Apparently the click wheel may have some life left in it yet. An Apple patent (number 20110005845) for a touch sensing device having conductive nodes has appeared at the US Patent & Trademark Office.
The device can include a first structure having one or more conductive electrodes disposed on a surface opposite the structure’s touchable surface and a second structure having one or more conductive nodes disposed on a surface. The two surfaces can be placed with the conductive electrodes and conductive nodes facing each other in close proximity so that the electrodes and the nodes can form capacitive elements for sensing a touch on the touchable surface. Separately disposing the conductive nodes from the touchable surface structure can make the touch sensing device thin. An example touch sensing device can be a click wheel. The inventors are Steven Porter Hotelling and Stephen Paul Zadesky.
Here’s Apple’s background and summary of the invention: “There can be many factors that determine the size of compact portable electronic devices such as laptops, PDAs, media players, mobile phones, etc. In many cases, the size of the portable electronic device can be limited by the size of the operational components used therein. These components can include for example microprocessor chips, printed circuit boards, displays, memory chips, hard drives, batteries, interconnectivity circuitry, indicators, input mechanisms and the like. As such, there can be a desire to make these operational components smaller, thinner, more cost effective, and more power efficient, while maintaining or increasing their functionality to perform operations.
“There exist today many styles of input mechanisms for performing operations in a portable electronic device. The operations can generally correspond to moving objects and making selections. By way of example, the input mechanisms can include buttons, keys, dials, wheels, mice, trackballs, touch pads, joy sticks, touch screens and the like. Touch devices are becoming increasingly popular in portable electronic devices because of their ease and versatility of operation, their declining price as well as their space saving ability (e.g., planarity).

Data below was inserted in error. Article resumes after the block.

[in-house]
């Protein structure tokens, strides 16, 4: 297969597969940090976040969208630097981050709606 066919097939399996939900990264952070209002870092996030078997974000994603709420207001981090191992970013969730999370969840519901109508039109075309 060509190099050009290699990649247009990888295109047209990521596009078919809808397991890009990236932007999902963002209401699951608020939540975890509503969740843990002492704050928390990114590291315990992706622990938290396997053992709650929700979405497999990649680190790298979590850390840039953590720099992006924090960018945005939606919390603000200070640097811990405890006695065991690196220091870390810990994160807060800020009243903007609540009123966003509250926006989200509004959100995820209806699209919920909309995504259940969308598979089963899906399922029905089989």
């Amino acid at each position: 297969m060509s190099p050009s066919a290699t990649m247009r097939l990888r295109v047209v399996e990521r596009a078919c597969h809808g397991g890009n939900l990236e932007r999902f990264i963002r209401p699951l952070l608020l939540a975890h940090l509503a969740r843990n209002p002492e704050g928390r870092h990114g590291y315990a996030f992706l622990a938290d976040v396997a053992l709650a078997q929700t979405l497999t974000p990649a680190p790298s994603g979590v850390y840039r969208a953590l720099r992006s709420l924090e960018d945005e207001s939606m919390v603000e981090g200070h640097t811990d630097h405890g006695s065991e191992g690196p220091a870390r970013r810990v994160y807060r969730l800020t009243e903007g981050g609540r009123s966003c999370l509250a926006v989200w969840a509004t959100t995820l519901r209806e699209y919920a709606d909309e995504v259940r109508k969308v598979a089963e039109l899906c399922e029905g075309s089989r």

“Touch devices can allow a user to make selections and move objects by simply moving a finger (or stylus) relative to a touch sensing surface. In general, the touch device can recognize a touch and in some circumstances the characteristics of the touch and a host controller of the portable electronic device can interpret the touch data and thereafter perform action based on the touch data.
“Capacitive sensing is becoming an increasingly popular way to implement an input mechanism. However, although capacitive sensing devices can work well in portable electronic devices, improvements are still desired, such as thinner and power savings devices.
“This relates to a touch sensing device that can have conductive nodes for capacitive sensing. One device structure can have one or more conductive electrodes disposed on a surface opposite the structure’s touchable surface. Another device structure can have one or more conductive nodes disposed on a surface. The two surfaces can be placed opposite each other in close proximity so that the conductive electrodes and the conductive nodes can form capacitive elements for sensing a touch on the touchable surface. This can advantageously provide a thinner device that can realize power savings and performance improvements.”
— Dennis Sellers